With Speculaas in the house and the shops full of holiday articles, it dawned on me that we are approaching the Christmas season (and in some countries, like the US, Thanksgiving or other big festivities coming up even earlier). This is the season where additional store clerks are needed and when additional processing power needs to be available for web shops, in the database systems, and all back infrastructure that enables the upcoming peak sales/revenue period. It's the time where sales records are reached and everybody is busy in doing their part to help the economy.

Last week, DB2 pureScale was announced. It helps to horizontally scale up database processing power and achieve high availability of the database system. The key is that new machines can be seamlessly added to a database cluster to increase the system throughput. While there may not be much performance needed in, e.g., Summer, peak performance is needed throughout the season. Using pureScale it is simple to added that needed additional capacity. While it may be possible to move to a bigger machine (vertical scaling), it is not practical in terms of effort or benefits. Having a DB2 cluster also helps with even higher system availability. With DB2 pureScale it is possible to quiesce one member (machine) and service it. Or if parts of your cluster fails, the others are still available and let your business continue. All this is transparent to the database application. It doesn't know whether it is running on a regular or clustered DB2.

Many new computers (desktops, laptops, nettops) are sold during the season, often replacing older, less powerful systems. If there would be something like DB2 pureScale, you would just add another module to your existing computer and add processing power. If one module is broken, your photos, videos, audio streaming, etc. would still be accessible and you could continue with parts of your processing power and repair the failing components. What a thought!

Now it is time for the morning coffee and some cookies (guess which!)...

Friday, October 9, 2009

First official word on DB2 pureScale

IBM now has a press release out on DB2 pureScale and related technologies. What I found impressive is the scale-up test to more than 100 Power systems with still a productivity rate of around 80%. More on DB2 pureScale and the technology over the next weeks.

The official website seems to be here: http://www-01.ibm.com/software/data/db2/9/editions-features-purescale.html (I got a broken link when I clicked into the press release)

Thursday, October 8, 2009

Diagnosis: Simple(r) Life

DB2 produces diagnostic information which is stored in "db2diag.log" files. Depending on the setting of diaglevel there is more or less information in those log files. Many DBAs have automated tasks to back up and compress and maybe eventually remove those files because they grow over time. On one hand, these files cause some (little) work, on the other hand, they are really handy if something goes wrong. The more information is logged, the faster they grow.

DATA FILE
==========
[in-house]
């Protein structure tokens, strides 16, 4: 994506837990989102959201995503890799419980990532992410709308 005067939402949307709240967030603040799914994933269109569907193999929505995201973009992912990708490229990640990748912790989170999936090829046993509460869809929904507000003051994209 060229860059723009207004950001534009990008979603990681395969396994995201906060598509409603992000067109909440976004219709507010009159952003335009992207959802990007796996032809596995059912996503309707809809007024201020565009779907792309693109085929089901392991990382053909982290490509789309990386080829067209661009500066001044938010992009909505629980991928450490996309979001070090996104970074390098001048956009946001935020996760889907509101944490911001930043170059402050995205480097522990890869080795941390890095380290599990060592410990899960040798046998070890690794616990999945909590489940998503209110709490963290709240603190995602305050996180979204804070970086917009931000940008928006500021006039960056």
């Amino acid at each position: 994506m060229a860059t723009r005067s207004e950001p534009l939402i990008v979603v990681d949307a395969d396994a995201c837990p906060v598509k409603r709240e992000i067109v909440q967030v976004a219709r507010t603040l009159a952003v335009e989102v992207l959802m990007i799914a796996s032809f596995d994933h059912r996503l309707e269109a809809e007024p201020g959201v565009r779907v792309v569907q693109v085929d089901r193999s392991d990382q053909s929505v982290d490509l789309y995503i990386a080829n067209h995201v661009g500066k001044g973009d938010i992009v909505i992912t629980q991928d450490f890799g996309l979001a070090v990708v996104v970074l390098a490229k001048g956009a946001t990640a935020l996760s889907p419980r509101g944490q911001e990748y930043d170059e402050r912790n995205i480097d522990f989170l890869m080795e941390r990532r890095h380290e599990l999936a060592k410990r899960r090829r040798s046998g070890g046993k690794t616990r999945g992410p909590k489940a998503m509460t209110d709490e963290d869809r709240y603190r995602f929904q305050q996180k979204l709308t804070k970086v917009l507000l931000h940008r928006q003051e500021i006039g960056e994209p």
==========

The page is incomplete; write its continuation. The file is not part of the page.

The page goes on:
Now let's take a look at one of the many small, but useful new features in DB2 9.7: It's an instance configuration parameter named diagsize. It can be used to configure a max size for the diagnostic information and causes the diagnostic log to become a rotating log. If there is no need to keep old diagnostic information and with a limit set, DB2 will automatically remove the oldest log and recycle the space for the next/newest diagnostic log file.

With the improvement in place, my diagnosis is: Simpler life.

Monday, October 5, 2009

Virtual machines, but real books, real products and - yes - really useful

Last month a new IBM Redbook titled DB2 Virtualization has been published. In the book the authors first explain what can be virtualized (servers, storage, network), then talk about about technologies related to virtualization. What I found very interesting was a longer section about sub-capacity licensing, i.e., how DB2 is licensed for some of the virtual environment (how you can save money or not), as well as an overview about the different virtualization products and solutions (incl. Power HyperVisor, VMWare, Linux Kernel-based Virtual Machine). That chapter also includes information about many great DB2 features, such as everything "autonomic", "self-", and "auto-".
The remaining chapters of the DB2 Virtualization book provide in-depth coverage of DB2 in several virtualization environments. Even if you are not planning on running DB2 in a virtual machine, I still recommend reading that book because it gives a good introduction into that topic combined with an overview of current technologies and products.

[More links on virtual appliances are in an older post.]

Thursday, October 1, 2009

A passive house in Fall / Unser Passivhaus im Herbst

It's Fall again and especially the nights are cooler - outside. While in houses in Germany the heating systems has been wakened up after the long break, our house is still warm inside. And we expect it to be like this without heating for the next month or longer. The thicker walls and better insulated windows protect the inside against the cold (sometimes down to 5-8 C / 40's F) that now is dominating most of the nights. With the Indian Summer in the small forest next doors, it's a time to enjoy the house and the inside temperatures.